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Review

Hyperprogression Under Immune Checkpoint-Based Immunotherapy—Current Understanding, The Role of PD-1/PD-L1 Tumour-Intrinsic Signalling, Future Directions and a Potential Large Animal Model

1
International Centre for Cancer Vaccine Science, University of Gdansk, Wita Stwosza 63, 80-308 Gdansk, Poland
2
The Royal (Dick) School of Veterinary Studies and The Roslin Institute, University of Edinburgh, Easter Bush Campus, Midlothian EH25 9RG, UK
*
Author to whom correspondence should be addressed.
These authors contributed equally to this work.
Cancers 2020, 12(4), 804; https://doi.org/10.3390/cancers12040804
Received: 18 February 2020 / Revised: 22 March 2020 / Accepted: 23 March 2020 / Published: 27 March 2020
(This article belongs to the Special Issue New Insights into Cancer Vaccines and Immunotherapy)
Immune evasion is a major challenge for the development of successful cancer treatments. One of the known mechanisms is the expression of immune checkpoints (ICs)—proteins regulating the immune cells activation. The advent of immunotherapy using monoclonal antibodies (mAbs) to block the immune checkpoint receptor-ligand interaction brought about a landslide improvement in the treatment responses, leading to a prompt approval of such therapeutics. In recent years, it was discovered that a subset of patients receiving IC blockade treatment experienced a previously unknown pattern of treatment response called hyperprogression (HP), characterised by rapid deterioration on initialisation of the therapy. HP represents an urgent issue for clinicians and drug developers, while posing questions about the adequacy of the current clinical trial process. Here, we briefly summarise the state of knowledge and propose new directions for research into HP mechanisms, focusing on tumour-intrinsic signalling of IC proteins malignantly expressed by cancer. We also discuss the potential role of spontaneously occurring canine cancer in the assessment of immunotherapeutics, which can provide the missing link between murine and human studies. View Full-Text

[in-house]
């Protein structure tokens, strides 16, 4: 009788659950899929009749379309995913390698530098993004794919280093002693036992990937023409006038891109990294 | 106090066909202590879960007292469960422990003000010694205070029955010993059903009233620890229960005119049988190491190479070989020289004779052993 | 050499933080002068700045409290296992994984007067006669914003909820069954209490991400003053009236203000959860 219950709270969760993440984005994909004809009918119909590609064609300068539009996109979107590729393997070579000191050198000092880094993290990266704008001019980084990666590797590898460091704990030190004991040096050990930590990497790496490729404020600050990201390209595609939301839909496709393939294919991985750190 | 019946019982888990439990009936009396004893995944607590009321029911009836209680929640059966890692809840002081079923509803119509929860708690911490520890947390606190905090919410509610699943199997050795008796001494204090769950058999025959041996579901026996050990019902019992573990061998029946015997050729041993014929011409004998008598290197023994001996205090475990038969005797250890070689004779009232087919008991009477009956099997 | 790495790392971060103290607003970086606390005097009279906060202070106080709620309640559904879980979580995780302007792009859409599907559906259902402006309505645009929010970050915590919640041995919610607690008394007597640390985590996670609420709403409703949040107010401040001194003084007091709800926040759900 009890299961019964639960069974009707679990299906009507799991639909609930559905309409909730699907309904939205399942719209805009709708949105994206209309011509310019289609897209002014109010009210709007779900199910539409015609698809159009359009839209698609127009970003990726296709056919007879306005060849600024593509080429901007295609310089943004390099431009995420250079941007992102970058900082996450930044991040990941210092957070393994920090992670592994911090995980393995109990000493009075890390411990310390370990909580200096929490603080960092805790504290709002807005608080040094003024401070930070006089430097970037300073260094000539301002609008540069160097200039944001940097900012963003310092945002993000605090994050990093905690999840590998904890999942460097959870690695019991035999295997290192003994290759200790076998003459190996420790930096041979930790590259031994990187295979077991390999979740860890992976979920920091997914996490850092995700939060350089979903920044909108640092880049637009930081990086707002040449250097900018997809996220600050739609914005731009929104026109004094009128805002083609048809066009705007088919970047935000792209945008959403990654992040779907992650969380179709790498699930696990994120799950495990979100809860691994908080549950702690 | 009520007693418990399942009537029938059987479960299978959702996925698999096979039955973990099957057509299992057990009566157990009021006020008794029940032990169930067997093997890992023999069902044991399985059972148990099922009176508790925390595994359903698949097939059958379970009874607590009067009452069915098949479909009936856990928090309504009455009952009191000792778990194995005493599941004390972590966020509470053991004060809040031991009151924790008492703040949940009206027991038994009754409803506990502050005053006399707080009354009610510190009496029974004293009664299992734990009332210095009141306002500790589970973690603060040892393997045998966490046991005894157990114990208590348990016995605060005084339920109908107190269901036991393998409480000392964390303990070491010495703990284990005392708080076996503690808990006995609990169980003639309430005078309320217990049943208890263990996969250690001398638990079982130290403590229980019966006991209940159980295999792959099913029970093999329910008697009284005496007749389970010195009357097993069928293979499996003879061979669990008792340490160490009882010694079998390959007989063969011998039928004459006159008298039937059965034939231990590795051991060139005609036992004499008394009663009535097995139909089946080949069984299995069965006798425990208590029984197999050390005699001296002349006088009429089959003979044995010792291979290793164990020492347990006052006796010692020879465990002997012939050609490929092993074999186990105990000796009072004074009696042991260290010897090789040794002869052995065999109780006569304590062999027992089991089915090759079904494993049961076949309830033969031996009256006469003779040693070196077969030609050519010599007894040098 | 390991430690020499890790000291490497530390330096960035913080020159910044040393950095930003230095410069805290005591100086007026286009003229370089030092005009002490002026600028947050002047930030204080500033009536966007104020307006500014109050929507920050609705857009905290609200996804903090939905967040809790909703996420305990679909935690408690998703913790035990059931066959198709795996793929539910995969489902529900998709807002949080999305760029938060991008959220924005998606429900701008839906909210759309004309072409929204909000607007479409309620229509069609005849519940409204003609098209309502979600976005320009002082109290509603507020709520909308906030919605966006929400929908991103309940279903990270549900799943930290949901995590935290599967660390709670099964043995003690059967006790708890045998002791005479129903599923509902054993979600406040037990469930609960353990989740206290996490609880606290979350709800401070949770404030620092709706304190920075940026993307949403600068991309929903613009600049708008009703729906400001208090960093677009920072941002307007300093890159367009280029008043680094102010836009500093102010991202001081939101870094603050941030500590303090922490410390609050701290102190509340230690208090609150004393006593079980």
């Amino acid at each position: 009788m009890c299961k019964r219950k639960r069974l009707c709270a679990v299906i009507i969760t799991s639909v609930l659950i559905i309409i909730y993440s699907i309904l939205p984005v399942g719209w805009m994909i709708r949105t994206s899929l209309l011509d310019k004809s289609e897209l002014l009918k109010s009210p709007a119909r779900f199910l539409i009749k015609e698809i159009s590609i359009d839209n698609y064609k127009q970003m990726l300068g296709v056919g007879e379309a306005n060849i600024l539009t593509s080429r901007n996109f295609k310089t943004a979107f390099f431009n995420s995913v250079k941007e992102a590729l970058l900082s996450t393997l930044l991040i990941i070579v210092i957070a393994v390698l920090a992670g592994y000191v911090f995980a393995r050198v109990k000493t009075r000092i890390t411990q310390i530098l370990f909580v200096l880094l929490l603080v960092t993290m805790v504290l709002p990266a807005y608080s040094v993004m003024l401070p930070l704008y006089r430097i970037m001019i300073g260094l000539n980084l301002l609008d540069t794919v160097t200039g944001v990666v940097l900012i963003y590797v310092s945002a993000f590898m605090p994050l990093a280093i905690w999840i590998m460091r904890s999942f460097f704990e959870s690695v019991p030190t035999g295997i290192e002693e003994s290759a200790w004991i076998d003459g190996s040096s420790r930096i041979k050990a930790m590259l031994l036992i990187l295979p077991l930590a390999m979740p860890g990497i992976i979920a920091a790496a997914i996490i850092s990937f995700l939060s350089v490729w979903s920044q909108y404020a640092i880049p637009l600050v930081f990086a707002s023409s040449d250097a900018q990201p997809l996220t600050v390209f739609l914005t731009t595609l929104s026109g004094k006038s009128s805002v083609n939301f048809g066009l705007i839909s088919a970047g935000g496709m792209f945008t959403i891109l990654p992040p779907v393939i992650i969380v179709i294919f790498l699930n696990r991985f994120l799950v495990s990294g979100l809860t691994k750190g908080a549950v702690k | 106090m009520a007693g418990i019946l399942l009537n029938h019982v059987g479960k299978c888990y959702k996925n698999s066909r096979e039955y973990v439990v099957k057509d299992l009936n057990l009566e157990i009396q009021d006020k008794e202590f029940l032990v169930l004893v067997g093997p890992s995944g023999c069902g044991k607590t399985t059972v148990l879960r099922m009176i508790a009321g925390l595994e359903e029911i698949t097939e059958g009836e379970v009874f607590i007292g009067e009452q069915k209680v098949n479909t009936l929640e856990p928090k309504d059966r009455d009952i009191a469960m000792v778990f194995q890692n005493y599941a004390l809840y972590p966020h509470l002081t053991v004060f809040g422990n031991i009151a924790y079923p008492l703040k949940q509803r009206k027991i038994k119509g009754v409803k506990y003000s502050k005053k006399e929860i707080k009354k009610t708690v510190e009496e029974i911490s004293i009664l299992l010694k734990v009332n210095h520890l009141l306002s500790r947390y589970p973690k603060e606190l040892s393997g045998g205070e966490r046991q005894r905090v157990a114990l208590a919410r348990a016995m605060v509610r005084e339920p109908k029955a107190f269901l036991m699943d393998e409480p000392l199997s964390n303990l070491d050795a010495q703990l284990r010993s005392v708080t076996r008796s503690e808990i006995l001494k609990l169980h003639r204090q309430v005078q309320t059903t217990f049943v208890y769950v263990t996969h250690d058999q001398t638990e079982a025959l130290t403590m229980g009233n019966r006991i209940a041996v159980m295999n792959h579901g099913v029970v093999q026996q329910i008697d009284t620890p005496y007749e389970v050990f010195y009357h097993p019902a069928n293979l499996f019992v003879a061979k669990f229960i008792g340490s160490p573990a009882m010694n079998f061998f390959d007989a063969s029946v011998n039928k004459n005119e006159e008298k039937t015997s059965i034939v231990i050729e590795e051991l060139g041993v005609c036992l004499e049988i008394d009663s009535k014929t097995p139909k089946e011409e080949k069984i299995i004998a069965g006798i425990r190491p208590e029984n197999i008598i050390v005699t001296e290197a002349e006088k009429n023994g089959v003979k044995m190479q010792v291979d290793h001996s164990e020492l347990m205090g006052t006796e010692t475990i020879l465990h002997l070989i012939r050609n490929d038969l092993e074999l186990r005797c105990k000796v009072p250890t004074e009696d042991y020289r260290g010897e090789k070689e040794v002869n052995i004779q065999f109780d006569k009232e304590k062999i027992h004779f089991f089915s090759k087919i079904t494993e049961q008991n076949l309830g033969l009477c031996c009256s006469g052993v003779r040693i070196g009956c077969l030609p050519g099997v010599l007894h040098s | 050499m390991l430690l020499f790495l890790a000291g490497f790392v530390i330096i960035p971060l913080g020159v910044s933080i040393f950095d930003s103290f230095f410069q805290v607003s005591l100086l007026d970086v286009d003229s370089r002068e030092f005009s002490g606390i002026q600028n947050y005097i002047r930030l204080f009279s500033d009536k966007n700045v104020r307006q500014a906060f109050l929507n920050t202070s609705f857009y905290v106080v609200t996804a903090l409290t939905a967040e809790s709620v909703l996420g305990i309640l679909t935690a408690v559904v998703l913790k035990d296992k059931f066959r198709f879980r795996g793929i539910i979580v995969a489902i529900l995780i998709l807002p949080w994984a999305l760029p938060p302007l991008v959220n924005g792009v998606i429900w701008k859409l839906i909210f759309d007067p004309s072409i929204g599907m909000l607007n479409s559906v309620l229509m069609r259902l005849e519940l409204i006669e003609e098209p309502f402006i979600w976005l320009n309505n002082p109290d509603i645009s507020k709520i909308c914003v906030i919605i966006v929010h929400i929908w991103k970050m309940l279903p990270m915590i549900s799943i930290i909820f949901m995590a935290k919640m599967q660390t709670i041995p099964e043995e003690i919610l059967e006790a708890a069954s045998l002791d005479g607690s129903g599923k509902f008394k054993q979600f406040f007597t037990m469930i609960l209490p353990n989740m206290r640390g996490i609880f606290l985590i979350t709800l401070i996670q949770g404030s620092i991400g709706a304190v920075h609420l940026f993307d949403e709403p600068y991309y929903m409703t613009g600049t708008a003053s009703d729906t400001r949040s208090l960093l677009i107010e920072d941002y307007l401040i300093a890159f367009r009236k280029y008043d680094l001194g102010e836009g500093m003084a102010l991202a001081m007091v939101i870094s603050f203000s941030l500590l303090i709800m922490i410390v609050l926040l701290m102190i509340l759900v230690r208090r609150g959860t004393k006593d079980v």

Keywords: hyperprogression; hyperprogressive disease; tumour-intrinsic signalling; cancer; immunotherapy; comparative oncology; canine model; immune checkpoint blockade; PD-1; PD-L1 hyperprogression; hyperprogressive disease; tumour-intrinsic signalling; cancer; immunotherapy; comparative oncology; canine model; immune checkpoint blockade; PD-1; PD-L1
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MDPI and ACS Style

Kocikowski, M.; Dziubek, K.; Parys, M. Hyperprogression Under Immune Checkpoint-Based Immunotherapy—Current Understanding, The Role of PD-1/PD-L1 Tumour-Intrinsic Signalling, Future Directions and a Potential Large Animal Model. Cancers 2020, 12, 804. https://doi.org/10.3390/cancers12040804

AMA Style

Kocikowski M, Dziubek K, Parys M. Hyperprogression Under Immune Checkpoint-Based Immunotherapy—Current Understanding, The Role of PD-1/PD-L1 Tumour-Intrinsic Signalling, Future Directions and a Potential Large Animal Model. Cancers. 2020; 12(4):804. https://doi.org/10.3390/cancers12040804

Chicago/Turabian Style

Kocikowski, Mikolaj, Katarzyna Dziubek, and Maciej Parys. 2020. "Hyperprogression Under Immune Checkpoint-Based Immunotherapy—Current Understanding, The Role of PD-1/PD-L1 Tumour-Intrinsic Signalling, Future Directions and a Potential Large Animal Model" Cancers 12, no. 4: 804. https://doi.org/10.3390/cancers12040804

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